_, err = file.WriteString(*output.Parameter.Value)
    if err != nil {
        fmt.Printf("[ERROR] writing file %s: %s\n", fileName, err)

In practice the best place to put such sensitive files is /run as it is mounted as tmpfs and is not persisted on the disk. However, these files will be then accessible by any process.


Let's build our app with Docker and create a sample container with Nginx and our new application. The ssm-get will be run on entrypoint and download Nginx configuration.

FROM golang:1.20-alpine AS builder

COPY go.mod .
COPY go.sum .
COPY main.go .

RUN go build -o ssm-get

FROM nginx:alpine

COPY --from=builder /app/ssm-get /usr/local/bin/ssm-get
COPY /docker-entrypoint.d/
RUN chmod +x /docker-entrypoint.d/\
    && chmod +x /usr/local/bin/ssm-get

Entrypoint - pull configuration

Let's write a script that will pull the configuration from SSM Parameter Store and add it to Nginx configuration.

set -e
ssm-get /nginx/config /etc/nginx/conf.d/default.conf
# For testing purposes, print the file to logs
cat /etc/nginx/conf.d/default.conf

Testing on AWS

Let's spin up a test instance on EC2. We will install Docker on it and build our container. Copy the files with SCP (or paste if you prefer) to the new instance. I will use Amazon Linux 2023 and install Docker from default repositories. This container should work also on ECS.

Building of the following Go project might need around 1GB of RAM, so if you are running on a smaller instance, you might want to create a swap file.

$ ssh ec2-user@<instance-ip>
$ sudo yum install docker -y
$ sudo systemctl enable docker
$ sudo systemctl start docker
$ cd ~/ssm-get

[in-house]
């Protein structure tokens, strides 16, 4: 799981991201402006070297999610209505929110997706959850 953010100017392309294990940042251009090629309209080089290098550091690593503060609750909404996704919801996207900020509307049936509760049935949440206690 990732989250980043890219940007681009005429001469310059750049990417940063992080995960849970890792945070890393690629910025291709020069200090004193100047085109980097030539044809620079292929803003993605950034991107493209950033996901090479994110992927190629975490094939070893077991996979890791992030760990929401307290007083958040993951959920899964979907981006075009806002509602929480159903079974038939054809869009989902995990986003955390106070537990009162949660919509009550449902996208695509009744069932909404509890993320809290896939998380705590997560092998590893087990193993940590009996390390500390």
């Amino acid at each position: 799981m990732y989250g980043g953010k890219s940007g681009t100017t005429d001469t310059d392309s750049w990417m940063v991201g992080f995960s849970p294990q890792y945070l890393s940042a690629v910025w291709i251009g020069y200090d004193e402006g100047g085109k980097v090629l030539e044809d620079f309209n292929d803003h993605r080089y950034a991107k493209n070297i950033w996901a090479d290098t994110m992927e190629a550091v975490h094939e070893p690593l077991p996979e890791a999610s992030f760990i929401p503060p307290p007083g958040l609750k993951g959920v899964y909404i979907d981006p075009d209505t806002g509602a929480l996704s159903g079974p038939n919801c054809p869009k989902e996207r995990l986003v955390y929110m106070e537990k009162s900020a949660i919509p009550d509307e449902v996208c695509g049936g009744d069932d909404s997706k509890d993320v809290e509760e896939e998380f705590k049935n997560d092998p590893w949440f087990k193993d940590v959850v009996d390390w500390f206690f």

$ sudo docker build -m 1G -t test-nginx-ssm:latest .

We can look how large is the output image and ssm-get itself.

$ sudo docker run --rm -it test-nginx-ssm:latest ls -sh /usr/local/bin/ssm-get
   9.0M /usr/local/bin/ssm-get
$ sudo docker image ls test-nginx-ssm
REPOSITORY       TAG       IMAGE ID       CREATED          SIZE
test-nginx-ssm   latest    713ec6b49ee5   41 seconds ago   62.2MB

As you see the new application takes only 9MB and the complete image is 62.2MB. Compared it to pure AWS CLI 400MB.

$ sudo docker image ls amazon/aws-cli:latest
amazon/aws-cli   latest    fb1dd853adc1   4 days ago   406MB

So, now we will put some configuration to SSM Parameter Store and run our container to see if it works. Also open port 80 on the instance to test if the configuration for Nginx is parsed by the server.

server {
    listen 80;
    error_log /dev/stderr;
    access_log /dev/stdout;

    server_name _;

    default_type text/html;

    location / {
        return 200 "OK: Nginx $nginx_version,\n host $hostname,\n remote ip $remote_addr\n";

The instance should have role with permissions to read SSM Parameters. It is enough to just apply AmazonSSMManagedInstanceCore policy.

Let's start the container and in our browser go to the instance IP.

$ sudo docker run --rm -it -p 80:80 test-nginx-ssm:latest

Nginx test page

Our configuration was loaded! Now every start of the container, the configuration will be downloaded from SSM Parameter Store.